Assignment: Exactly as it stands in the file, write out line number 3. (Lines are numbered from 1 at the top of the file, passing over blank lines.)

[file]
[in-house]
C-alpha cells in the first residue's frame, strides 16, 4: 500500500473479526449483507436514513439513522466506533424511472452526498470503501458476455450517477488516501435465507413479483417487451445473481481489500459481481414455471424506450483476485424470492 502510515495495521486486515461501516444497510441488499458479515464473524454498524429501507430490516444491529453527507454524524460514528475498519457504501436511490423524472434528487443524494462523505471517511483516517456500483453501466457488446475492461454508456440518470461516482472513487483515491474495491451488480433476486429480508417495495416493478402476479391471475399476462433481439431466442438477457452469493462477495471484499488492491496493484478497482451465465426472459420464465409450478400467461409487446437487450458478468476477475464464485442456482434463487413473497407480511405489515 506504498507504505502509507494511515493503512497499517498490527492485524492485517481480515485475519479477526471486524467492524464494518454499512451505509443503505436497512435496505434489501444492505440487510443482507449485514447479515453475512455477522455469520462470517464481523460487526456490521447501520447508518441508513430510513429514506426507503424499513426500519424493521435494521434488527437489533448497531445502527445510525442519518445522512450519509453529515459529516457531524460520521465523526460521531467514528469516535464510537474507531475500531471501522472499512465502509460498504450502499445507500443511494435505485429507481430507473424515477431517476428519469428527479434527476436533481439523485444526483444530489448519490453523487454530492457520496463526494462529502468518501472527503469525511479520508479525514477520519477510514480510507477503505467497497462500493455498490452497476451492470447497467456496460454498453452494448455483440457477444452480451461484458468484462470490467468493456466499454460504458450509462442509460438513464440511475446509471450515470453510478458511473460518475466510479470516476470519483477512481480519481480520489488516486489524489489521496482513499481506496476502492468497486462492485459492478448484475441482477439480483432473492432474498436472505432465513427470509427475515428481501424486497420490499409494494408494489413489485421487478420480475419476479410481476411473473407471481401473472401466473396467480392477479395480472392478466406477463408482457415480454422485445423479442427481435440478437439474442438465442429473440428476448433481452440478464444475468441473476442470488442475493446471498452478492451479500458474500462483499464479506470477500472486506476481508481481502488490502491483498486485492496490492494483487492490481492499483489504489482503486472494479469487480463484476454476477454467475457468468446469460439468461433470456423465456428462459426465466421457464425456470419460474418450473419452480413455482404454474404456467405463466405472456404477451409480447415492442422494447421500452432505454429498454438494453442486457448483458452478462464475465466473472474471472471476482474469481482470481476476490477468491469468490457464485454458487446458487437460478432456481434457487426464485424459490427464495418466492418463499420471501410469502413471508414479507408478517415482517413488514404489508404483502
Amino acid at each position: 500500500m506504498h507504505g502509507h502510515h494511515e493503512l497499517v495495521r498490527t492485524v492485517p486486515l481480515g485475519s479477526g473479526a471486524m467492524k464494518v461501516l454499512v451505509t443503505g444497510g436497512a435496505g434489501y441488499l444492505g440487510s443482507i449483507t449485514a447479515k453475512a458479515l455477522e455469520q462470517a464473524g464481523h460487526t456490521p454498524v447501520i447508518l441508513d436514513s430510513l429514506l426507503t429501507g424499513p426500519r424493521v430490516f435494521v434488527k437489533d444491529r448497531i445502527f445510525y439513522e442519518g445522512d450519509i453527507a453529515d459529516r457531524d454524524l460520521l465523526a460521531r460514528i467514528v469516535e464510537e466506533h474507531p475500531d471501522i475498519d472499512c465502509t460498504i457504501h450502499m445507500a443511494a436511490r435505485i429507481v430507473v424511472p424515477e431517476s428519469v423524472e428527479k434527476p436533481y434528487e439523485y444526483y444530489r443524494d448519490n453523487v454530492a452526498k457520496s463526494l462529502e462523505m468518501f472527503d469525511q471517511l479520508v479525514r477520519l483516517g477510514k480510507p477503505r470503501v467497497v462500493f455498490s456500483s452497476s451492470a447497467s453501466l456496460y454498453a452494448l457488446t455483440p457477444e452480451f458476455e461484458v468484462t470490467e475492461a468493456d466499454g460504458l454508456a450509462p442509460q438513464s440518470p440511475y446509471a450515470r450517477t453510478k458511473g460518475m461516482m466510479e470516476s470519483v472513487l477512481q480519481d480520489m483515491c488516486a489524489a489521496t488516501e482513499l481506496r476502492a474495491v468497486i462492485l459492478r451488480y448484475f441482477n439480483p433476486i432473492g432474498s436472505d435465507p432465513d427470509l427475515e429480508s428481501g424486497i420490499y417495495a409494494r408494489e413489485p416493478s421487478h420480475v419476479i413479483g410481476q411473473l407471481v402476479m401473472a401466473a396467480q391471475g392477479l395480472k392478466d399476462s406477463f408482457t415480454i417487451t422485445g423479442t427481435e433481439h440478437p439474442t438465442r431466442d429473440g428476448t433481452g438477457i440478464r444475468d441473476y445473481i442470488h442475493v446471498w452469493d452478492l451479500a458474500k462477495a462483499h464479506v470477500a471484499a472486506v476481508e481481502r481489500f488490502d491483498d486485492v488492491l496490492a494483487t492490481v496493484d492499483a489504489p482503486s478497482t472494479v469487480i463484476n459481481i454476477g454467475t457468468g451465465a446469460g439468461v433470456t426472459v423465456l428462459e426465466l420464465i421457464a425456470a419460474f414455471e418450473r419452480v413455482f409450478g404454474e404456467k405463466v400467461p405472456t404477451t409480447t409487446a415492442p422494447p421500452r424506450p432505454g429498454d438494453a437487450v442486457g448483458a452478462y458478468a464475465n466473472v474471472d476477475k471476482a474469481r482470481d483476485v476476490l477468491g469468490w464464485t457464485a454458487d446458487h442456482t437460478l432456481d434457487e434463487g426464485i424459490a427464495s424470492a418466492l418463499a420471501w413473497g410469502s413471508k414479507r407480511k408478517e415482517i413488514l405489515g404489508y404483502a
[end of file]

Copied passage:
Amino acid at each position: 500500500m506504498h507504505g502509507h502510515h494511515e493503512l497499517v495495521r498490527t492485524v492485517p486486515l481480515g485475519s479477526g473479526a471486524m467492524k464494518v461501516l454499512v451505509t443503505g444497510g436497512a435496505g434489501y441488499l444492505g440487510s443482507i449483507t449485514a447479515k453475512a458479515l455477522e455469520q462470517a464473524g464481523h460487526t456490521p454498524v447501520i447508518l441508513d436514513s430510513l429514506l426507503t429501507g424499513p426500519r424493521v430490516f435494521v434488527k437489533d444491529r448497531i445502527f445510525y439513522e442519518g445522512d450519509i453527507a453529515d459529516r457531524d454524524l460520521l465523526a460521531r460514528i467514528v469516535e464510537e466506533h474507531p475500531d471501522i475498519d472499512c465502509t460498504i457504501h450502499m445507500a443511494a436511490r435505485i429507481v430507473v424511472p424515477e431517476s428519469v423524472e428527479k434527476p436533481y434528487e439523485y444526483y444530489r443524494d448519490n453523487v454530492a452526498k457520496s463526494l462529502e462523505m468518501f472527503d469525511q471517511l479520508v479525514r477520519l483516517g477510514k480510507p477503505r470503501v467497497v462500493f455498490s456500483s452497476s451492470a447497467s453501466l456496460y454498453a452494448l457488446t455483440p457477444e452480451f458476455e461484458v468484462t470490467e475492461a468493456d466499454g460504458l454508456a450509462p442509460q438513464s440518470p440511475y446509471a450515470r450517477t453510478k458511473g460518475m461516482m466510479e470516476s470519483v472513487l477512481q480519481d480520489m483515491c488516486a489524489a489521496t488516501e482513499l481506496r476502492a474495491v468497486i462492485l459492478r451488480y448484475f441482477n439480483p433476486i432473492g432474498s436472505d435465507p432465513d427470509l427475515e429480508s428481501g424486497i420490499y417495495a409494494r408494489e413489485p416493478s421487478h420480475v419476479i413479483g410481476q411473473l407471481v402476479m401473472a401466473a396467480q391471475g392477479l395480472k392478466d399476462s406477463f408482457t415480454i417487451t422485445g423479442t427481435e433481439h440478437p439474442t438465442r431466442d429473440g428476448t433481452g438477457i440478464r444475468d441473476y445473481i442470488h442475493v446471498w452469493d452478492l451479500a458474500k462477495a462483499h464479506v470477500a471484499a472486506v476481508e481481502r481489500f488490502d491483498d486485492v488492491l496490492a494483487t492490481v496493484d492499483a489504489p482503486s478497482t472494479v469487480i463484476n459481481i454476477g454467475t457468468g451465465a446469460g439468461v433470456t426472459v423465456l428462459e426465466l420464465i421457464a425456470a419460474f414455471e418450473r419452480v413455482f409450478g404454474e404456467k405463466v400467461p405472456t404477451t409480447t409487446a415492442p422494447p421500452r424506450p432505454g429498454d438494453a437487450v442486457g448483458a452478462y458478468a464475465n466473472v474471472d476477475k471476482a474469481r482470481d483476485v476476490l477468491g469468490w464464485t457464485a454458487d446458487h442456482t437460478l432456481d434457487e434463487g426464485i424459490a427464495s424470492a418466492l418463499a420471501w413473497g410469502s413471508k414479507r407480511k408478517e415482517i413488514l405489515g404489508y404483502a